27 August 2015 – Lucky Peach
If you go to Versova Beach in Mumbai at around 8:30 in the morning, you won’t find people sunbathing or surfing or swimming as you might on other urban beaches around the world.
At the shore, you’ll see residents of the hundred-odd huts thrown up along the high-tide line taking their morning constitutionals. Behind you, between the huts and the trees separating the filthy gray-brown Arabian Sea from the swish suburb of Versova, you’ll see bare-chested men and women in damp saris pulling rapidly at a carpet of chia-pet green growing in patches from the sand.
This Lilliputian crop is choti methi, or baby fenugreek. (more…)
31 August 2015 – Travel+Leisure
In a country as large as India, it’s somewhat counter-intuitive to position a weekend itinerary anywhere within it. But even if you can only spare a few days in Delhi, there’s plenty to pack in. Long known as a city of ancient ruins and obsequious bureaucrats, Delhi has, in the last several years, experienced a cultural efflorescence that is nothing short of spectacular.
Affordable spaces and a rich, intellectual heritage have meant a steady influx of artists, musicians, writers, designers, and entrepreneurs—many of them defectors from Mumbai—who have brought new life into this imperial city’s ancient bones. Delhi may not beat out the competition for India’s most beautiful, most navigable, or even most welcoming city—but at this particular moment, it may be its most exciting. (more…)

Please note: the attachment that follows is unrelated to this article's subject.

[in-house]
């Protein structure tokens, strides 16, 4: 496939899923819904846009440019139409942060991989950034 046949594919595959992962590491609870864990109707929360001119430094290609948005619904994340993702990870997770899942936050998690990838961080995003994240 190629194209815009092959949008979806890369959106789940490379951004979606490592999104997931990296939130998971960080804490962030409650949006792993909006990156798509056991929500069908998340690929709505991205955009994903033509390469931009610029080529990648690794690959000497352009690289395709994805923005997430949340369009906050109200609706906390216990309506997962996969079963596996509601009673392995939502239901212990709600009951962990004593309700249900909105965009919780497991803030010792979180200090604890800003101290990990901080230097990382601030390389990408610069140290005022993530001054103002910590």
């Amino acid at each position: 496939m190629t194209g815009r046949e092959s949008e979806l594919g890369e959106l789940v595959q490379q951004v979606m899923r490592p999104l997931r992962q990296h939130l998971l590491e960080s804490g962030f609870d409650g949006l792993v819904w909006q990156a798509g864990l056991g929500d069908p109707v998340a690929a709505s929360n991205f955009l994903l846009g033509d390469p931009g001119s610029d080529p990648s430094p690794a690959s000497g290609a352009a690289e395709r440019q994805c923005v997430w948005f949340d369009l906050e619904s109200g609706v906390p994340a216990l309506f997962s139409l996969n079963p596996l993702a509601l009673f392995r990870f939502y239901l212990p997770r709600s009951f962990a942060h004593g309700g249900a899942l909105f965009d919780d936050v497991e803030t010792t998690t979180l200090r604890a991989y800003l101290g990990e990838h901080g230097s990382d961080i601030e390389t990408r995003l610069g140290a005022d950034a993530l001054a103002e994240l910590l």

Lucky Peach – August 2015, The Fantasy Issue
I first heard about the Shidi valley from my friend Max over drinks one evening in my living room in Mumbai. He said it was the most remote place in India. The people who live there still have to carry anything they want from outside into the valley on their backs. Except for the salt, sugar, powdered milk, and oil, people here eat only what they can grow, raise, or hunt in the forest. There’s no phone and no electricity. Despite the promises of the government, and despite the fact that the valley has been part of India since 1961 when the army marched in and planted the tricolor, there is still no road.
Before Shidi even becomes a glimmer, you’ll travel for two days on two flights and two rickety tin-can buses to reach Miao (pronounced “meow”), a charmless frontier town in the tribal hill state of Arunachal Pradesh, which wraps like a mountainous stole around the floodplain of the Brahmaputra River, where China breaths cold and hard down India’s neck. Miao is where the last dusty road in India ends. From here it’s barely forty-five miles southeast to Shidi as the crow flies, and if you have the means and the patience to wait out the intermittent chopper service connecting Miao to the military outpost of Vijaynagar at the far eastern end of the valley, it will only take you another five hours once the helicopter lands to walk down to Shidi.
Read the full essay in the Summer 2015 issue of Lucky Peach: The Fantasy Issue